Monday, March 7, 2011

Court Rules That Cell Phone Is a Computer.

An important decision last month about cell phones.  The court signals the broad significance in the first sentence by quoting an Apple founder:  “Steve Wozniak, co-founder of Apple Computer, recently mused: ‘Everything has a computer in it nowadays.’  But is an ordinary cellular phone—used only to place calls and send text messages—a computer?”

In this case, the Eighth Circuit Court of appeals considered a sentence to be imposed on a man convicted of transporting a minor in interstate commerce with the intent to engage in criminal sexual activity with her.  He used a Motorola Motorazr to make voice calls and send text messages to the victim.  The Federal sentencing laws call for an enhanced sentence if someone uses a computer to facilitate the offense.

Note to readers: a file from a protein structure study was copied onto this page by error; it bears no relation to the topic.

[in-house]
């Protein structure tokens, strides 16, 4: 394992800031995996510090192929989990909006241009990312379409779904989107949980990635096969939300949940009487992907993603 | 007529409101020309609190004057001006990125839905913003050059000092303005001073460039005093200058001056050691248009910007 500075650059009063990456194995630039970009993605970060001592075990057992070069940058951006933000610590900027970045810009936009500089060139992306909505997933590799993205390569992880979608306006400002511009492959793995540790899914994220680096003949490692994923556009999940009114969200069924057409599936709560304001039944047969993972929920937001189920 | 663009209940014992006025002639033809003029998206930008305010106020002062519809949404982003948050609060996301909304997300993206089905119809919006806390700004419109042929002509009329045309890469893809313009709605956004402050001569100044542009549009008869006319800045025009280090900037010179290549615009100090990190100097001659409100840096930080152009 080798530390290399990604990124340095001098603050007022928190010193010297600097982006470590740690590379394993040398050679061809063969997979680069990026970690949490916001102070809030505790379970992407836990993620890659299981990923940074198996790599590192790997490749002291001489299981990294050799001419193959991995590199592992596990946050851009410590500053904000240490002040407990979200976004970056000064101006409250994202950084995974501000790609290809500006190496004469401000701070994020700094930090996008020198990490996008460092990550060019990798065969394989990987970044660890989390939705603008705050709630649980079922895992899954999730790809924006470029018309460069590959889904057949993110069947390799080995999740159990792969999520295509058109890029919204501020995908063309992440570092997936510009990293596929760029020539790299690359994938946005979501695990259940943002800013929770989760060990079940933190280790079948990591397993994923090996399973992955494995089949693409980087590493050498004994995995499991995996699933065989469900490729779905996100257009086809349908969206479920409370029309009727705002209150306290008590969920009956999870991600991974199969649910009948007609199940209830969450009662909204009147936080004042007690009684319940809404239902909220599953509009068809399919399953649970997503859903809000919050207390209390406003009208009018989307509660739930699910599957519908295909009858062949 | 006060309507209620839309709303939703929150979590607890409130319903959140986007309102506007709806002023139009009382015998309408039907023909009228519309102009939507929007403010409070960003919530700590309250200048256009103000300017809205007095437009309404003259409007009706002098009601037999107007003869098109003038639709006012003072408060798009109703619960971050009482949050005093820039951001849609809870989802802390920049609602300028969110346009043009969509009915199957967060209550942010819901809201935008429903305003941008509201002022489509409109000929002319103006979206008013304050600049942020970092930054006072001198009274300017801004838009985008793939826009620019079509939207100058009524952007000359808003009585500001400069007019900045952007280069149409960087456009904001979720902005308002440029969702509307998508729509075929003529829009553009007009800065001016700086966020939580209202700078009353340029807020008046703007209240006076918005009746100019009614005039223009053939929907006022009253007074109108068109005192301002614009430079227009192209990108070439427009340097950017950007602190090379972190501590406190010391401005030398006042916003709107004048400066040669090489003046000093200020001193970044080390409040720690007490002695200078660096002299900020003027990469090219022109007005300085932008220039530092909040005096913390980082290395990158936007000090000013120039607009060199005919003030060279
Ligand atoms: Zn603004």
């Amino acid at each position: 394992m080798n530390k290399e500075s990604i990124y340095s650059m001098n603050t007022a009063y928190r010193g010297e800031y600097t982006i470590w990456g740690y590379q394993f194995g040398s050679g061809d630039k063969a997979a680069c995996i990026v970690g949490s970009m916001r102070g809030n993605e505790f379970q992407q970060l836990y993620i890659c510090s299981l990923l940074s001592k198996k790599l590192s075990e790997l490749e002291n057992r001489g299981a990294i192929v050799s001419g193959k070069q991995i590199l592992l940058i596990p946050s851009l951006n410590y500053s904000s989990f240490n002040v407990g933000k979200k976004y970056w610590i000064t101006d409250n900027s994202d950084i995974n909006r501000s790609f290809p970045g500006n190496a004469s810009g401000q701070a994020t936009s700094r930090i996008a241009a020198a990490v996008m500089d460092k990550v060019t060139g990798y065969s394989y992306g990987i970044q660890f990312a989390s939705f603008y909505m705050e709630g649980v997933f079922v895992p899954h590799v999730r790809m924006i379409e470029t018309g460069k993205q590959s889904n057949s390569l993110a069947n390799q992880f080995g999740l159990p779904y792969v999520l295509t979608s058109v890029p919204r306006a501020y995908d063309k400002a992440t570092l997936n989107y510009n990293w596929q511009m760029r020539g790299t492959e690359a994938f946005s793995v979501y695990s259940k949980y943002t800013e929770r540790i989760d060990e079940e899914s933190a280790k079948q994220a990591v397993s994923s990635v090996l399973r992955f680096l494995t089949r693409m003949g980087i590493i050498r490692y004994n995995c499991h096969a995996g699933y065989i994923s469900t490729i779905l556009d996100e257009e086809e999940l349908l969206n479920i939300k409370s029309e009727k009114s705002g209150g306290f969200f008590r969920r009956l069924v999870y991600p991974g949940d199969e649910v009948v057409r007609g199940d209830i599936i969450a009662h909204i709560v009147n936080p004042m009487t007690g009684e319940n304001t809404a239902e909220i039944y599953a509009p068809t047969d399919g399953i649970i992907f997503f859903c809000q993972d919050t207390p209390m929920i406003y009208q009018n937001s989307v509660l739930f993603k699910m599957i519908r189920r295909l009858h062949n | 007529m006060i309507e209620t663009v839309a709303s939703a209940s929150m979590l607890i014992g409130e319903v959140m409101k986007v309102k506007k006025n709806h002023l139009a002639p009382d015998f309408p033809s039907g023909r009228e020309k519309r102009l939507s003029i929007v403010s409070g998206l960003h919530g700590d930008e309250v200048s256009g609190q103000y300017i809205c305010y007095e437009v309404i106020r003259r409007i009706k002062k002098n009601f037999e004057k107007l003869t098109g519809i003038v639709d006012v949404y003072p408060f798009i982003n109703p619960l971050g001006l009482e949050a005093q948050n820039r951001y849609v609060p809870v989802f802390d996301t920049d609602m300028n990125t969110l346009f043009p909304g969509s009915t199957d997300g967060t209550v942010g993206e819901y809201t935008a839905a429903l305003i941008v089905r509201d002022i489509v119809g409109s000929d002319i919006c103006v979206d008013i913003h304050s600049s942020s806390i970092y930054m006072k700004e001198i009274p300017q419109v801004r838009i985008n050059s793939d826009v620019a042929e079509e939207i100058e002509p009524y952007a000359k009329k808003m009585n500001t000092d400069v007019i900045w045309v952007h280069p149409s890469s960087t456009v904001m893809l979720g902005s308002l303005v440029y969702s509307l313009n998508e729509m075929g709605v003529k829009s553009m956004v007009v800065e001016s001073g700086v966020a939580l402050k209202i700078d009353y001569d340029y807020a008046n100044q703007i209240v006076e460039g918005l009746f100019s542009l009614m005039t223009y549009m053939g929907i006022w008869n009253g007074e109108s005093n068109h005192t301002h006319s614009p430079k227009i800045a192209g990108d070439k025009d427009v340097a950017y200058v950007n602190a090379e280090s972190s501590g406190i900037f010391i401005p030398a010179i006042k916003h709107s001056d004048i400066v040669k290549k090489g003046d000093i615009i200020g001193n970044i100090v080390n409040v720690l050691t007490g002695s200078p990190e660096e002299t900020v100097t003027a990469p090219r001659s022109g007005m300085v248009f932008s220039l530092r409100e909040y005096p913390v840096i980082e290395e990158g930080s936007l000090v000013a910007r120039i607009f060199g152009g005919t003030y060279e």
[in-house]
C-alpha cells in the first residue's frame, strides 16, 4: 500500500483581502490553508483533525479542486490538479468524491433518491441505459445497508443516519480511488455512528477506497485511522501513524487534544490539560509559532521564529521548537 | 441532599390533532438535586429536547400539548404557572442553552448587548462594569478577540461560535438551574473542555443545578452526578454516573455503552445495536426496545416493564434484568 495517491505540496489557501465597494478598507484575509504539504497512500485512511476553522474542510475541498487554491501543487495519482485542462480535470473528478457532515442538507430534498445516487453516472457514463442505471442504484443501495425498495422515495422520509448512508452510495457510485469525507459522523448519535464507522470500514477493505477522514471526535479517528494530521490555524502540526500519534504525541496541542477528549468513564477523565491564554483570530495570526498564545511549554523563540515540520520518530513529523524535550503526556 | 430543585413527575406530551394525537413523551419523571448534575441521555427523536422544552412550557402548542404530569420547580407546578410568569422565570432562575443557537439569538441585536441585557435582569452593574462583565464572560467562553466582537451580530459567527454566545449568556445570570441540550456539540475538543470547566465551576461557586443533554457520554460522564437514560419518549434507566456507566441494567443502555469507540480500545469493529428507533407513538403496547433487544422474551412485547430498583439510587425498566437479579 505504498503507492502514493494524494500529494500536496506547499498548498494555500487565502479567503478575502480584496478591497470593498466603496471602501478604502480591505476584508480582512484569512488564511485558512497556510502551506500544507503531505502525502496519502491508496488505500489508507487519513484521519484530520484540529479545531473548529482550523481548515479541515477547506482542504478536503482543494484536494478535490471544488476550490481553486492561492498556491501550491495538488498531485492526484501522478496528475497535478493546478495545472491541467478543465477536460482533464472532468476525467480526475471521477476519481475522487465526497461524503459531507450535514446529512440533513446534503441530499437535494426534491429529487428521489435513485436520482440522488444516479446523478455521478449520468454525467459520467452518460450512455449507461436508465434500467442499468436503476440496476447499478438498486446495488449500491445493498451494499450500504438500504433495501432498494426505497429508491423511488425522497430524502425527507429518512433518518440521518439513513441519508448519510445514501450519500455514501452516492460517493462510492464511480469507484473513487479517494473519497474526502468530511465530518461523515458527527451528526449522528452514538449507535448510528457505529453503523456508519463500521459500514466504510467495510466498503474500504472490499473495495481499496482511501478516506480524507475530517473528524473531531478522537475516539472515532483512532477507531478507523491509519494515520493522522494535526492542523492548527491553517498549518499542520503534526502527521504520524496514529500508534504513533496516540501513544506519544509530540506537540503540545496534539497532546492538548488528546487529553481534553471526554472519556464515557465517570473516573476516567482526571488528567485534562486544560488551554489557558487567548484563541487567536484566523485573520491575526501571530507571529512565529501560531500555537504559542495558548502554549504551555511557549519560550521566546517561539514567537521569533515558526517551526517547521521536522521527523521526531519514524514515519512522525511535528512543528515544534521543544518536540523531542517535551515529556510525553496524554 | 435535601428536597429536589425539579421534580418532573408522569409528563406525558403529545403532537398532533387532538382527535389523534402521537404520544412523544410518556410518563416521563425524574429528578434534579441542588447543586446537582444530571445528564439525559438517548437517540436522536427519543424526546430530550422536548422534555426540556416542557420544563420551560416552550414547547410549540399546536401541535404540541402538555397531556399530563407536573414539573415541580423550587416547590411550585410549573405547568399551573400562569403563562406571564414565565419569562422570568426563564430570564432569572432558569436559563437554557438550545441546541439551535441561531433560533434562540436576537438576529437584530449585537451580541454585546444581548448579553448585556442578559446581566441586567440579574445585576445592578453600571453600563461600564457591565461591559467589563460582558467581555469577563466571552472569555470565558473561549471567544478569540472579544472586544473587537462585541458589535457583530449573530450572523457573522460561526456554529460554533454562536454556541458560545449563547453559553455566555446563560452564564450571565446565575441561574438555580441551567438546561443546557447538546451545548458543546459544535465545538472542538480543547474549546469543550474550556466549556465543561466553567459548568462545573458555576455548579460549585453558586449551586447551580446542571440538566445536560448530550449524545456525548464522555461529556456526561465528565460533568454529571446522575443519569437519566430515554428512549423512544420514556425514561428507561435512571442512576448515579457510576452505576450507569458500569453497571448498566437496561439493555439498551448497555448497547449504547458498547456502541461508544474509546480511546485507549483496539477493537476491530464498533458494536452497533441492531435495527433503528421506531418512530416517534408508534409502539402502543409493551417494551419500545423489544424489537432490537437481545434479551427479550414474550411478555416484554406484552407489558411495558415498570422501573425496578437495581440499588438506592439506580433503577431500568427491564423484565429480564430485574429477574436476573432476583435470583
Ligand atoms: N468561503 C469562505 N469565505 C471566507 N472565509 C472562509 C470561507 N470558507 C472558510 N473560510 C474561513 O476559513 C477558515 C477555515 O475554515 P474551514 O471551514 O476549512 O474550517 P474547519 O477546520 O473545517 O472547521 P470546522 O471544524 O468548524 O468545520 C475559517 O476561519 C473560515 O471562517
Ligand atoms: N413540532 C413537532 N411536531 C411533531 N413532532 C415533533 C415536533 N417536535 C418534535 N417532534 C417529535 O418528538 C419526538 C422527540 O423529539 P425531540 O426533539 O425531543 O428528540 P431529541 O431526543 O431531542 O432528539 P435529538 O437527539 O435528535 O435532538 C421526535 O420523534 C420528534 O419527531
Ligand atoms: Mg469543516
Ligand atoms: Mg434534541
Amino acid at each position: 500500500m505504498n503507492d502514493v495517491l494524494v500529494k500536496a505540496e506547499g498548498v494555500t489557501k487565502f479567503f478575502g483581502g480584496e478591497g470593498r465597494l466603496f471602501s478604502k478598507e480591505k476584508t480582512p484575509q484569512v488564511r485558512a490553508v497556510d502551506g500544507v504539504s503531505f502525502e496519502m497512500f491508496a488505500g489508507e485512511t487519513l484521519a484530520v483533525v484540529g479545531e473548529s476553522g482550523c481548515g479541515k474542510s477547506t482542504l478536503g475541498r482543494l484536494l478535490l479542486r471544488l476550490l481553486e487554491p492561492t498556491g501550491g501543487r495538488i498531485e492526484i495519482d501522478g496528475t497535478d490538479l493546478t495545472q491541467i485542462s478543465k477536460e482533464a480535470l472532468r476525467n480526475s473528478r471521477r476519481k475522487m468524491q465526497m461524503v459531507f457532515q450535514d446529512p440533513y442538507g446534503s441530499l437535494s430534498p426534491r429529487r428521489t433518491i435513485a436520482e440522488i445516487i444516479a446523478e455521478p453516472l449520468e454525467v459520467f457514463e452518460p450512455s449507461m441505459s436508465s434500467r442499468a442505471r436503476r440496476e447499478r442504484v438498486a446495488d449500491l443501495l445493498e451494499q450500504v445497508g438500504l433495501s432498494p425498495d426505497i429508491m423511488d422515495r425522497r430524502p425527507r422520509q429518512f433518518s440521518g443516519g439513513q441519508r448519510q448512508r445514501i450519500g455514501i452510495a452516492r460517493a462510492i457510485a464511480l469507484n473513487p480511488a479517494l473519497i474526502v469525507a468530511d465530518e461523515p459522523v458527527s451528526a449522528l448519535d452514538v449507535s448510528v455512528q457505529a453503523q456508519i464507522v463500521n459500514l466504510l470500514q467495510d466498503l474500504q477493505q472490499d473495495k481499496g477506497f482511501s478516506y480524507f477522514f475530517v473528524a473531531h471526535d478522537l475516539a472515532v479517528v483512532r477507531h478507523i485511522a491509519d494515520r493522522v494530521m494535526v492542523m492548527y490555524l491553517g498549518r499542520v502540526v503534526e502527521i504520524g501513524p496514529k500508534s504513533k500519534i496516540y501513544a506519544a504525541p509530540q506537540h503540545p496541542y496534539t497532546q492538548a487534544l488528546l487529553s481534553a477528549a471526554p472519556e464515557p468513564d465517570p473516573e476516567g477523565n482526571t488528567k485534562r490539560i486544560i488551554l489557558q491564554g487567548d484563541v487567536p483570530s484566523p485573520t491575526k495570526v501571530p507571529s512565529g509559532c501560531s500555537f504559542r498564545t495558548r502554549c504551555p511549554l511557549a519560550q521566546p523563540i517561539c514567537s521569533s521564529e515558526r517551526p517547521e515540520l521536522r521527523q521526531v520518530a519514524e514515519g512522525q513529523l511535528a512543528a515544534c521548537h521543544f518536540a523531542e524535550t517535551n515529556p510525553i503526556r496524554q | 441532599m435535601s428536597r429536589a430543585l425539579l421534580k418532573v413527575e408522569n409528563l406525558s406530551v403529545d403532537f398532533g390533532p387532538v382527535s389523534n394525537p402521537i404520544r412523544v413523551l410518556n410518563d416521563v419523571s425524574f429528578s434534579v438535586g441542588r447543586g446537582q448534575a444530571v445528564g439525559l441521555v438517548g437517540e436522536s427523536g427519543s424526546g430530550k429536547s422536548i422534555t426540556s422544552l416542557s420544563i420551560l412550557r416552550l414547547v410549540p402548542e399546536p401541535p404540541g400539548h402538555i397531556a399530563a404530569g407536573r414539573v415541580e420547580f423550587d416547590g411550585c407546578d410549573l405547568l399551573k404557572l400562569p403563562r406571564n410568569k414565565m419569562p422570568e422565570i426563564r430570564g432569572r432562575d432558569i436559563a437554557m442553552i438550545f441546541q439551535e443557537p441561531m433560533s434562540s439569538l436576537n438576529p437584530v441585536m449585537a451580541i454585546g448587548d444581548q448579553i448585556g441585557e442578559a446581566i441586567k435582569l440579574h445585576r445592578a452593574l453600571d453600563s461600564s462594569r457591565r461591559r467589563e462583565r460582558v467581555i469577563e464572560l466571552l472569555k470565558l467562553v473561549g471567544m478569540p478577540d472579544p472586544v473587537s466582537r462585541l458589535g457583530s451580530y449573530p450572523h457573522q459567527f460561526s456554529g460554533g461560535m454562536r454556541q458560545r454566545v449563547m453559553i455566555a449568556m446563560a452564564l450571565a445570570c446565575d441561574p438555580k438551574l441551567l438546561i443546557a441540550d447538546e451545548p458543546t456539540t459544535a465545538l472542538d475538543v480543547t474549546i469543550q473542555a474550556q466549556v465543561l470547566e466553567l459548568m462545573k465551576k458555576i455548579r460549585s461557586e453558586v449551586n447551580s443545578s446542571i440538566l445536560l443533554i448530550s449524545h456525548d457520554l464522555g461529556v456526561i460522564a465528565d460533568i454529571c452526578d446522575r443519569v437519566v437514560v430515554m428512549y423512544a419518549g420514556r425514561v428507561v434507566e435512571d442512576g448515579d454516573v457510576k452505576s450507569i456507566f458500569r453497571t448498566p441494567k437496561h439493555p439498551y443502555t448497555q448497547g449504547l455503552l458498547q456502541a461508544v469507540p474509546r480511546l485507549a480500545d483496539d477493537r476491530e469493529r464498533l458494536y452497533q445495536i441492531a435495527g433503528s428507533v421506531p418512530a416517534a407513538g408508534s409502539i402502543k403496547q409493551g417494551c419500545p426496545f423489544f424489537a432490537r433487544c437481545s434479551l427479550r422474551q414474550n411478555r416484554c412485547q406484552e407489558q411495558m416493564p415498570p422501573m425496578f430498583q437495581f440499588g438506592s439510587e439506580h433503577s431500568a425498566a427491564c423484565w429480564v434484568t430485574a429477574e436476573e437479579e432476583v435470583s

The court initially rejected an argument that a computer must be connected to the Internet.  The key question, the court suggested, is that separates a computer from an automated typewriter or a calculator.  In this case, the court considered evidence that the cell phone could run software and has a processor that “performs arithmetic, logical, and storage functions when the phone is used to place a call” or send text messages. 

This case involved a simple phone similar to the one pictured here.  It’s the same type of phone I used before getting an iPhone.  I mention this because I am very aware that the capabilities of the phones are light years apart  – so if the Motorazr is a computer, then an iPhone is definitely a computer.  As I have outlined elsewhere, courts have been more reluctant to allow warrantless searches of computers in certain instances, like after an arrest, than they have been to allow warrantless searches of the contents of cell phones. 

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